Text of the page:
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Writer Thomas Harding and BBC News head James Harding on their ‘Nazi hunter’ great-uncle who caught Auschwitz boss

PUBLISHED: 17:00 16 October 2013

Hanns and Rudolf by Thomas Harding at JW3.
 Author and journalist Thomas Harding talks to his cousin, James Harding, former Editor of the Times, and the BBC's new Director of News and Current Affairs, about a piece of their own family history.
 James Harding pictured with his cousin Thomas Harding

Hanns and Rudolf by Thomas Harding at JW3. Author and journalist Thomas Harding talks to his cousin, James Harding, former Editor of the Times, and the BBC's new Director of News and Current Affairs, about a piece of their own family history. James Harding pictured with his cousin Thomas Harding

© Nigel Sutton email pictures@nigelsuttonphotography.com

Author and journalist Thomas Harding was joined by his younger cousin, former Times editor and now BBC News chief James, for a revealing discussion about his new book at the JW3 centre last week.

Author and journalist Thomas Harding was joined by his younger cousin, former Times editor and now BBC News chief James, for a revealing discussion about his new book at the JW3 centre last week.

Hanns and Rudolf is the remarkable tale of “Nazi hunter” Hanns Alexander, the great-uncle of both Harding boys.

A German Jew who fled to England in 1936, Mr Alexander became a member of a British war crimes investigation team – and was the man who tracked down Rudolf Höss, the commandant of Auschwitz.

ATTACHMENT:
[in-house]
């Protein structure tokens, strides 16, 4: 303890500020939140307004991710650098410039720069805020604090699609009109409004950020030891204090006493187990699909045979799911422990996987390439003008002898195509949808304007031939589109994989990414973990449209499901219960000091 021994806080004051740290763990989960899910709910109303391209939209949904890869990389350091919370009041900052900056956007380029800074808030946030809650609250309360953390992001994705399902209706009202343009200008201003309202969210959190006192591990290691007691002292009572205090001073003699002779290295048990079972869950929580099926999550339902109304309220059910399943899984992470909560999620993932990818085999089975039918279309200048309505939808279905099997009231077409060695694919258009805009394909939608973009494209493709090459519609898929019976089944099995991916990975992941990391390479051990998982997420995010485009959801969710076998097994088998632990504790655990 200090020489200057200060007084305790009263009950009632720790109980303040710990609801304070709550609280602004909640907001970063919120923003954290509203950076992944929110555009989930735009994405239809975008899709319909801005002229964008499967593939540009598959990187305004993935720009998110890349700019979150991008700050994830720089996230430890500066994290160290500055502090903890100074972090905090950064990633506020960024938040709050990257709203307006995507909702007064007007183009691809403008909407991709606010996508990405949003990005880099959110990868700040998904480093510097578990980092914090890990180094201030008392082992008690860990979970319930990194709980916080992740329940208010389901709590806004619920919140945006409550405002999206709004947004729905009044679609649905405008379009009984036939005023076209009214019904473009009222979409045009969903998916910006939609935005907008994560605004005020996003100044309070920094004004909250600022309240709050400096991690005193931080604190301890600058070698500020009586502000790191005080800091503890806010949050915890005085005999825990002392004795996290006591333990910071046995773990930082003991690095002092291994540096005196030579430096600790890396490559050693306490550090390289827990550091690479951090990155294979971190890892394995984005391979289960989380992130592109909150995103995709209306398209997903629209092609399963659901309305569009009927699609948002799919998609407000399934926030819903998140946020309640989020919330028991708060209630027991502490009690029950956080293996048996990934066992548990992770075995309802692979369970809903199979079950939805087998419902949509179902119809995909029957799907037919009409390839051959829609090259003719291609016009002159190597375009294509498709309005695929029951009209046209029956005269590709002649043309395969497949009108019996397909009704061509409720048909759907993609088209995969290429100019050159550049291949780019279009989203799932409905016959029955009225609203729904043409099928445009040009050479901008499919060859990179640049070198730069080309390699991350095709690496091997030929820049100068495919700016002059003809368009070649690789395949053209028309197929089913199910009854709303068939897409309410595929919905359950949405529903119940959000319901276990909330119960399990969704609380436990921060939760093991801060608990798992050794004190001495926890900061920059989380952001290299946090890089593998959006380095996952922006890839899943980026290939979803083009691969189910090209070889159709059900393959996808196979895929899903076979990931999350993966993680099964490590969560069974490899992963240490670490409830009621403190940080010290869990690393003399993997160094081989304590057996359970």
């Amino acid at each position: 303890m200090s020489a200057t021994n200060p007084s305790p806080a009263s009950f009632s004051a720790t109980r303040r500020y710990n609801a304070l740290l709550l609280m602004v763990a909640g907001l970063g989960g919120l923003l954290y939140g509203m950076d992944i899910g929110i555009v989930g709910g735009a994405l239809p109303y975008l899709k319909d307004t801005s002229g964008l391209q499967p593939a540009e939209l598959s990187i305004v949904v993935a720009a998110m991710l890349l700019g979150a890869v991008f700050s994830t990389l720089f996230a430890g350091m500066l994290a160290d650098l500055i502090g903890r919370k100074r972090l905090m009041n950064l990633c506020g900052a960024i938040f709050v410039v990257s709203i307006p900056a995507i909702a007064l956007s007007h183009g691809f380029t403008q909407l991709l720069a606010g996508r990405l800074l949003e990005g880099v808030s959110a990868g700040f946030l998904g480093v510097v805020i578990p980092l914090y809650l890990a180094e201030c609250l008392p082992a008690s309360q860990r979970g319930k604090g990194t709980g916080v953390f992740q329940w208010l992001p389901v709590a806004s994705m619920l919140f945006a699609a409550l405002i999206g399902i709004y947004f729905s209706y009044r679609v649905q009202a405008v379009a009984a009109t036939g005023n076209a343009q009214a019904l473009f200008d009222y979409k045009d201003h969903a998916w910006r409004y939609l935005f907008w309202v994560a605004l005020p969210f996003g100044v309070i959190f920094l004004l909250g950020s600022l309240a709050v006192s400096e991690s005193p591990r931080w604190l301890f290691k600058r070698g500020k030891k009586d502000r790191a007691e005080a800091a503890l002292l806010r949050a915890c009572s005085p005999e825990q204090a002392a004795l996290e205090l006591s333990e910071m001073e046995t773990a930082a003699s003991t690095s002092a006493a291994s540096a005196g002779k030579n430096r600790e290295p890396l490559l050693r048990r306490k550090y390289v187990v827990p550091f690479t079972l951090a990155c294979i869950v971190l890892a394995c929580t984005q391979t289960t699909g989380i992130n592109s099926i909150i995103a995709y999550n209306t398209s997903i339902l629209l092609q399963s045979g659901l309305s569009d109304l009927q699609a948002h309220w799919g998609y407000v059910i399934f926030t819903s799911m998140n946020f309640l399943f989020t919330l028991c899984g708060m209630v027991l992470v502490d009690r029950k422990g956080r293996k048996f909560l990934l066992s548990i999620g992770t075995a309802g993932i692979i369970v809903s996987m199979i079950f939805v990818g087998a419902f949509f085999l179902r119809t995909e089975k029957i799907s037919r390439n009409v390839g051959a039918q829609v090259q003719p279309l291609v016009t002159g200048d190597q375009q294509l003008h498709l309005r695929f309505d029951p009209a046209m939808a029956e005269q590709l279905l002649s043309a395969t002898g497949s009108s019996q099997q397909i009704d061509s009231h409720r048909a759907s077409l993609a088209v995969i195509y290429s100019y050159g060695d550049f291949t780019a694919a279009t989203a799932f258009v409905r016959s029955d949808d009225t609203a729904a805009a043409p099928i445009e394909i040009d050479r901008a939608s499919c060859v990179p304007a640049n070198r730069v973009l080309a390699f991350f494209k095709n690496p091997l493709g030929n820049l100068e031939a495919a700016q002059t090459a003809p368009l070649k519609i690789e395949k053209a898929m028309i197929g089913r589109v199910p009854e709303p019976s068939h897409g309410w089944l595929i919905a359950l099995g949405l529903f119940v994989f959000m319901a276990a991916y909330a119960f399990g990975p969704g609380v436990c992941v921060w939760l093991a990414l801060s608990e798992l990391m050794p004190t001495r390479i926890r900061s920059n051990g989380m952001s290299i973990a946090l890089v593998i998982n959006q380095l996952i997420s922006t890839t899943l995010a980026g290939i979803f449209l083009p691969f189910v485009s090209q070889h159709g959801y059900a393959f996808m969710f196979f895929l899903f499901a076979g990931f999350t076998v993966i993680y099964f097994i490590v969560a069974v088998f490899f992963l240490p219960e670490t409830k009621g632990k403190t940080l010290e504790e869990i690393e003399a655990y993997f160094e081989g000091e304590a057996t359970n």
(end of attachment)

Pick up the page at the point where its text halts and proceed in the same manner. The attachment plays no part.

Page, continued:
He later became a banker who lived to the age of 89 in Eton Road, Belsize Park, and never spoke of his experiences.

Thomas told the audience that it was only at his great-uncle’s funeral in 2006 that he learned of his part in bringing the mass-murderer to justice.

The writer, who grew up in Downshire Hill, Hampstead, was initially sceptical but set about uncovering the full story.

“I was motivated by my personal interest,” he said. “This was our great-uncle. I love the fact that someone in our family had gone back and done this, but more than that, he had broken rules, which is something I’m very fond of, something I can relate to.”

The evening at JW3, in Finchley Road, was something of a family affair, with the cousins’ relatives making up half the audience, including Thomas’s father Frank Harding, vice-chairman of the Heath and Hampstead Society.

James described the book as an “extraordinary, compelling and powerful story”, but admitted thinking that nobody would want to read it at first.

He went on to say it has now been published in 15 countries and enjoyed stellar sales since its release last month.

Let’s hope the BBC’s head of news is not losing his nose for a story.


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